By Emil DanielyanThe Armenian Apostolic Church issued on Tuesday another condemnation of the weekend bomb attacks on Iraqi Christians, with Catholicos Garegin II expressing his “solidarity” with the Roman Catholic Church in a letter to Pope John Paul II.
At least eleven people were killed and more than 50 others injured in a clearly coordinated series of explosions outside five churches in Baghdad and the northern Iraqi city of Mosul. One of the attacked Baghdad churches belongs to the Armenian Catholic Church subordinated to the Vatican.
“We regret that certain extremist elements wish to imperil the centuries-old friendship and peaceful co-existence of the Christian and Islamic peoples of the East, and address Our prayers to God so that the love of our Lord Jesus Christ settles in people’s souls and that violence and war are obliterated around the world,” Garegin said in the letter, according to the Armenian Church headquarters in Echmiadzin.
Garegin’s office said a similar message was sent to Patriarch Nerses Petros Tarmuni, the spiritual leader of the Armenian Catholics living in Armenia and major Diaspora communities around the world.
Sunday’s church bombings, blamed by Iraq’s interim government on the Al-Qaeda terror network, have been denounced around the world. Christian and Muslim leaders in the Middle East say they were aimed at driving a wedge between the two religious communities.
"Neither Islam nor Christianity will accept violence as a way to solve problems," the Beirut-based Catholicos Aram I, the number two figure in the Armenian church hierarchy, said in a statement. He urged the Iraqi government to ensure the security and well-being of “all the citizens.”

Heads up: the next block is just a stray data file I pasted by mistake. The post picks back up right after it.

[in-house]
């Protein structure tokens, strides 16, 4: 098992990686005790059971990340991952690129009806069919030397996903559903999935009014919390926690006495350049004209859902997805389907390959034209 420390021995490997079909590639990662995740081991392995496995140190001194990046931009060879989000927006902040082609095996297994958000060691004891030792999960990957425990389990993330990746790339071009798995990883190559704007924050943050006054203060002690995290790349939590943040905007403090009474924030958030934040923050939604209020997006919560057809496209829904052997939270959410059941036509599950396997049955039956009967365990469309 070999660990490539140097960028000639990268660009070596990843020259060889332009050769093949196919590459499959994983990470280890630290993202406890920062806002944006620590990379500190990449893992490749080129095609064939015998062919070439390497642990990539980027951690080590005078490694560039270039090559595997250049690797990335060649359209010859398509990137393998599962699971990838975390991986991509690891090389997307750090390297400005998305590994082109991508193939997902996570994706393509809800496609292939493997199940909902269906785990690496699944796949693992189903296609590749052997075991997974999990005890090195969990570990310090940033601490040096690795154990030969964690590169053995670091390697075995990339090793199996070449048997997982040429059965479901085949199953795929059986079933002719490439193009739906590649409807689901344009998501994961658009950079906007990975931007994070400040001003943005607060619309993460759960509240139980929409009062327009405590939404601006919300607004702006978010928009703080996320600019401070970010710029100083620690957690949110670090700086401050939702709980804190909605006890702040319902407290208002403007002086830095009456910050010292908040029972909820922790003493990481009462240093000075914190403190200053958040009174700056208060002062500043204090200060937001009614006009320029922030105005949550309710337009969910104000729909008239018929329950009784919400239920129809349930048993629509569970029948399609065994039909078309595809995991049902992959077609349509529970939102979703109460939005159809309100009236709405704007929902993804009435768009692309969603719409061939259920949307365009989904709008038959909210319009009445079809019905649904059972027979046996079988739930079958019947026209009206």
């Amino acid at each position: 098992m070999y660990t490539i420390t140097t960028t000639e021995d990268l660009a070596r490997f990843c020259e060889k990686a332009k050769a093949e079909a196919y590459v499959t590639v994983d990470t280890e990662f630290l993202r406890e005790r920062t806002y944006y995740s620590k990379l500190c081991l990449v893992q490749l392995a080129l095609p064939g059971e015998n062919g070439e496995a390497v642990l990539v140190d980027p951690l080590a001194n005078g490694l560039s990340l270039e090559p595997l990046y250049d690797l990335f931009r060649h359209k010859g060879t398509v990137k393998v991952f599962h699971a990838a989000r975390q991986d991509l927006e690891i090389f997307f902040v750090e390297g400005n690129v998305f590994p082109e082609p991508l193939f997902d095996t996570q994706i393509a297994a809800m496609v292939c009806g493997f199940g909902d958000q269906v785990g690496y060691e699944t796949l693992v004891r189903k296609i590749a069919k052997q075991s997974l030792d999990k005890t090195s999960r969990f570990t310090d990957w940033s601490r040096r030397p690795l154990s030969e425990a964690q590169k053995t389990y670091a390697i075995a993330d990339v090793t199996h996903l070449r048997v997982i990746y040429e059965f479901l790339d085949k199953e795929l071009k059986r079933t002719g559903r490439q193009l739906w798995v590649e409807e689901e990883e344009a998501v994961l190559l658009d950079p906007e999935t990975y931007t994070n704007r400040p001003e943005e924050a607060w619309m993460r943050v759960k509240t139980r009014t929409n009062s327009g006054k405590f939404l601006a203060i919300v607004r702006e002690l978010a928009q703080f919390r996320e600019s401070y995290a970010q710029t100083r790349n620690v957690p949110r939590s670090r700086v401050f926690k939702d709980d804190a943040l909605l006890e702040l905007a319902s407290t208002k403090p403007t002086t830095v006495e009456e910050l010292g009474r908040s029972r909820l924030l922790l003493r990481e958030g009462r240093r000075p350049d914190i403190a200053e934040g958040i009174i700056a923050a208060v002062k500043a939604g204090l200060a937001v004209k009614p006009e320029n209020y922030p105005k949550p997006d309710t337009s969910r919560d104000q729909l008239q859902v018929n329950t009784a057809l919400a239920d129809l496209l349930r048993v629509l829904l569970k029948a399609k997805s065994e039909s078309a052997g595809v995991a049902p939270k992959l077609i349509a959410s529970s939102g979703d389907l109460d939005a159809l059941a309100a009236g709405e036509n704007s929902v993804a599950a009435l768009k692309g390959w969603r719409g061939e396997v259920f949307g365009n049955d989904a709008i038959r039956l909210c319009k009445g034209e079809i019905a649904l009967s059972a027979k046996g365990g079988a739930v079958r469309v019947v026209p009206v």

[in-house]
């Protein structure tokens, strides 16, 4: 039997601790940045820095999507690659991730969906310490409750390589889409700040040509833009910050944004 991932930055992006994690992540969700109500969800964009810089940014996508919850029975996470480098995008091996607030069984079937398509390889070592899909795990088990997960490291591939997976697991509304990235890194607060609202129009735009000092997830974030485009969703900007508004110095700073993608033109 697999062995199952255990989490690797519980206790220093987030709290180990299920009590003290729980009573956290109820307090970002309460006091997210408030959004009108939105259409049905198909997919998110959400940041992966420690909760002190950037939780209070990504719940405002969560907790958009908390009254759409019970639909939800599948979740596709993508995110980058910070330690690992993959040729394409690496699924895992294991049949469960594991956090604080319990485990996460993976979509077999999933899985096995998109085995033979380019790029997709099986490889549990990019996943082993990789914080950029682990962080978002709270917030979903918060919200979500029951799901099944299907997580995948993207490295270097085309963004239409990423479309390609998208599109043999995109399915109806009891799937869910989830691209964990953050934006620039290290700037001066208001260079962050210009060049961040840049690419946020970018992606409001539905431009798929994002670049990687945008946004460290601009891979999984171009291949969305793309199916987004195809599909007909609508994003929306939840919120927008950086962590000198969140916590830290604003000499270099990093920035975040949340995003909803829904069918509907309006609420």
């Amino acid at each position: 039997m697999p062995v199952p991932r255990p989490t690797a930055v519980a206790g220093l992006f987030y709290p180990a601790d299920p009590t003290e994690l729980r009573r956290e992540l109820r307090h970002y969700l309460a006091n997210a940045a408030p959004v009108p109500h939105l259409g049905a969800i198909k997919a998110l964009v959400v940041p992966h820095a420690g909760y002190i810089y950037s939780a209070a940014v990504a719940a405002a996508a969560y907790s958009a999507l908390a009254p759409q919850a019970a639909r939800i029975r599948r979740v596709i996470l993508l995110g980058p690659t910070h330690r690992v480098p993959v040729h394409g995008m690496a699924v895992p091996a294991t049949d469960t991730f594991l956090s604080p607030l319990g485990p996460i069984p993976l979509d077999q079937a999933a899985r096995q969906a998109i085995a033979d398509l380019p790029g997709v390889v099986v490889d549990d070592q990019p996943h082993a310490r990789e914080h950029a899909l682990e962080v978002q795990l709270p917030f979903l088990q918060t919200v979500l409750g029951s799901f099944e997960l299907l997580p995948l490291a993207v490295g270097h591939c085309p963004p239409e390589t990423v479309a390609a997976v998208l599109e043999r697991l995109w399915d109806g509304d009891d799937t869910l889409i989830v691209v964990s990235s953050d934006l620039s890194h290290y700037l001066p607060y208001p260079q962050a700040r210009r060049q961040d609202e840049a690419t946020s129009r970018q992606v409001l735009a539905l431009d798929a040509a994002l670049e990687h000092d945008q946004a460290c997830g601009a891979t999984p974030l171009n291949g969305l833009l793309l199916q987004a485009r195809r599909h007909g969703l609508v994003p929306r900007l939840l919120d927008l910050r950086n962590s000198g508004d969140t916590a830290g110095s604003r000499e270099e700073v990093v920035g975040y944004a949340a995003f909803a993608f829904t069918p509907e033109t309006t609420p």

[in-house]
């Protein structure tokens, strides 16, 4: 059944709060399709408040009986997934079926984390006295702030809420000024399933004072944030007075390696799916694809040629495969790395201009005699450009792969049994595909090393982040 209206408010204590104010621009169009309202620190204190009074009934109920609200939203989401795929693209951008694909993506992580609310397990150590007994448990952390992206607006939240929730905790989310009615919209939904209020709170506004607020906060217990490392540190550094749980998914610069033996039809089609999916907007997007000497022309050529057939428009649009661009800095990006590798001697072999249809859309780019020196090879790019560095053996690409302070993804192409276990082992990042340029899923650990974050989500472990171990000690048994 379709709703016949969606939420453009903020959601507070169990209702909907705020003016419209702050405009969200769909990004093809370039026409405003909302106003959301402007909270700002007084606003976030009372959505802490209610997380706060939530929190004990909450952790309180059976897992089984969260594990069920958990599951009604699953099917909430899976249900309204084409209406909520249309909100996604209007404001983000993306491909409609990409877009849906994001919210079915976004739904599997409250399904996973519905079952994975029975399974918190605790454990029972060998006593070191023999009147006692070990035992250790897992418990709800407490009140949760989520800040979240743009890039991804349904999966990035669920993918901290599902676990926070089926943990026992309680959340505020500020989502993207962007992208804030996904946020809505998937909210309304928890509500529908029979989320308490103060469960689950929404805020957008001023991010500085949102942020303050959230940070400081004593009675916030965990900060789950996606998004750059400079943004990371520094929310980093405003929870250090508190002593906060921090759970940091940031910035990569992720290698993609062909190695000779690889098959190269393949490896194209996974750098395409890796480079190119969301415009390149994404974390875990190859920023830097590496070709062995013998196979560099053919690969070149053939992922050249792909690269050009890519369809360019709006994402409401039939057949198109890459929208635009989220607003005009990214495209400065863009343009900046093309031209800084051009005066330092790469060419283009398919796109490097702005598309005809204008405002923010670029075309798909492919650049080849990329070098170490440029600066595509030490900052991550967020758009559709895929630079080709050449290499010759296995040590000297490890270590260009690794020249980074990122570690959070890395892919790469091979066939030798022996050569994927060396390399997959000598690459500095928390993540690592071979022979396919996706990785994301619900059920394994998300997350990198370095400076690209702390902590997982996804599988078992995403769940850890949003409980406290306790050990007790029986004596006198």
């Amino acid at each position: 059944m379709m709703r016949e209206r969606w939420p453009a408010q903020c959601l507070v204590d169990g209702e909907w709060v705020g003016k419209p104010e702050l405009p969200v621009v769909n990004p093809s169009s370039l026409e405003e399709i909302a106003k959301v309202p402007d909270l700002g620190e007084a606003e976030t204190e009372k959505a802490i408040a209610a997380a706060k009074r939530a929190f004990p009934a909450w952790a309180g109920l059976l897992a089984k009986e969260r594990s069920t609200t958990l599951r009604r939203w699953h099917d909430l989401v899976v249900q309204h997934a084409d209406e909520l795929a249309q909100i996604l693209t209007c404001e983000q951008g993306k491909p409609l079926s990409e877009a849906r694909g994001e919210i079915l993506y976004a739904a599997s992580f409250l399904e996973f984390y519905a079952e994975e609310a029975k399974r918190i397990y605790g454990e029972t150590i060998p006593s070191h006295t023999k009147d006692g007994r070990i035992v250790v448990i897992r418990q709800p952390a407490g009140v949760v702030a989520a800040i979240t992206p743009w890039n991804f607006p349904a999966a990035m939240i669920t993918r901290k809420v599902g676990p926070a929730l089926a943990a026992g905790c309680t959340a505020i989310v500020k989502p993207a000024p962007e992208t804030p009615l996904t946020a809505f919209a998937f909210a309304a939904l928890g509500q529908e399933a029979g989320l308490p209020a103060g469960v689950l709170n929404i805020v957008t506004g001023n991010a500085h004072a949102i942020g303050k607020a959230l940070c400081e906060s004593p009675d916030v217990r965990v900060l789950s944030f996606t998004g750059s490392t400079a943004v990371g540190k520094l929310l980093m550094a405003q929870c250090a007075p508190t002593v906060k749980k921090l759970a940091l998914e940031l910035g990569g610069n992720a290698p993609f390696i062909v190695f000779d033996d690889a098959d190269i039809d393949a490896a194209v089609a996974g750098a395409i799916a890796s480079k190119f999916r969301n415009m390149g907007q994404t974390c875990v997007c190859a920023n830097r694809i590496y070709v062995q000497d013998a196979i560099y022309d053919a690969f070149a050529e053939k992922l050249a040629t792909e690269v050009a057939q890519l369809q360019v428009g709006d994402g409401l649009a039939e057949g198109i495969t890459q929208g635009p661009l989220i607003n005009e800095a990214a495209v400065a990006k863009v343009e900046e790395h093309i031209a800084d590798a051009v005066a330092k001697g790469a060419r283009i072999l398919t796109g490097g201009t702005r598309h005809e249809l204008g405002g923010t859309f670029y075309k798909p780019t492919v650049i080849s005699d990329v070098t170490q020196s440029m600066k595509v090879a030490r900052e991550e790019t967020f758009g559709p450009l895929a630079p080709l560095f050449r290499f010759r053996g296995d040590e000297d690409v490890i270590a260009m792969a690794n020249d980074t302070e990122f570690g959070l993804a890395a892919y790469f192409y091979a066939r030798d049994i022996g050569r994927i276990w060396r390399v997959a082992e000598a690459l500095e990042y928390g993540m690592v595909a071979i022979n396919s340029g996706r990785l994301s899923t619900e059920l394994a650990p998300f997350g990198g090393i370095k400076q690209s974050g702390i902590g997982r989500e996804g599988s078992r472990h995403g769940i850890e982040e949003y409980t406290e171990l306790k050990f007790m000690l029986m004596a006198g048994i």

The government of Armenia also joined in the chorus of condemnations, with President Robert Kocharian expressing through a spokesman “deep concern over the terrorist act.” “The Armenian Diaspora, with its history of many centuries, has been and remains an inalienable part of the Iraqi people,” the spokesman said, according to the Associated Press.
There are an estimated 20,000 Armenians living in Iraq. Most of them are affiliated with the independent Apostolic Church.
Garegin’s letter to the Pope underscored a close relationship forged by the Armenian church and the Vatican since the collapse of Communism. In September 2001 John Paul became the first head of the Roman Catholic Church to ever visit Armenia. The trip was timed to coincide with the 1700th anniversary of the Armenians’ adoption of Christianity as a state religion.
The pontiff paid tribute at the time to “the glorious history of Christianity” in the country, saying that “martyrdom has been the special mark of the Armenian Church and the Armenian people.”
(Photolur archive: John Paul II accompanied by Garegin II during the visit to Armenia.)